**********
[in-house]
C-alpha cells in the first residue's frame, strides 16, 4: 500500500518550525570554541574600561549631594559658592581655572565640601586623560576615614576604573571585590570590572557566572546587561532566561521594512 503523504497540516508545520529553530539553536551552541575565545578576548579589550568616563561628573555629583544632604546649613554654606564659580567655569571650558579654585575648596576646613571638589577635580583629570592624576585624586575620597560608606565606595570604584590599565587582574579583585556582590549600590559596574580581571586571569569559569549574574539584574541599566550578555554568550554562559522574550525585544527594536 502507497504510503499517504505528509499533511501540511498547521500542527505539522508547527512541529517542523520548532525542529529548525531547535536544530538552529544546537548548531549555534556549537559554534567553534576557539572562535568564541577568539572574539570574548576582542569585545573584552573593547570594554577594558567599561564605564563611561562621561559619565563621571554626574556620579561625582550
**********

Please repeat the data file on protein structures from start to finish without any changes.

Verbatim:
[in-house]
C-alpha cells in the first residue's frame, strides 16, 4: 500500500518550525570554541574600561549631594559658592581655572565640601586623560576615614576604573571585590570590572557566572546587561532566561521594512 503523504497540516508545520529553530539553536551552541575565545578576548579589550568616563561628573555629583544632604546649613554654606564659580567655569571650558579654585575648596576646613571638589577635580583629570592624576585624586575620597560608606565606595570604584590599565587582574579583585556582590549600590559596574580581571586571569569559569549574574539584574541599566550578555554568550554562559522574550525585544527594536 502507497504510503499517504505528509499533511501540511498547521500542527505539522508547527512541529517542523520548532525542529529548525531547535536544530538552529544546537548548531549555534556549537559554534567553534576557539572562535568564541577568539572574539570574548576582542569585545573584552573593547570594554577594558567599561564605564563611561562621561559619565563621571554626574556620579561625582550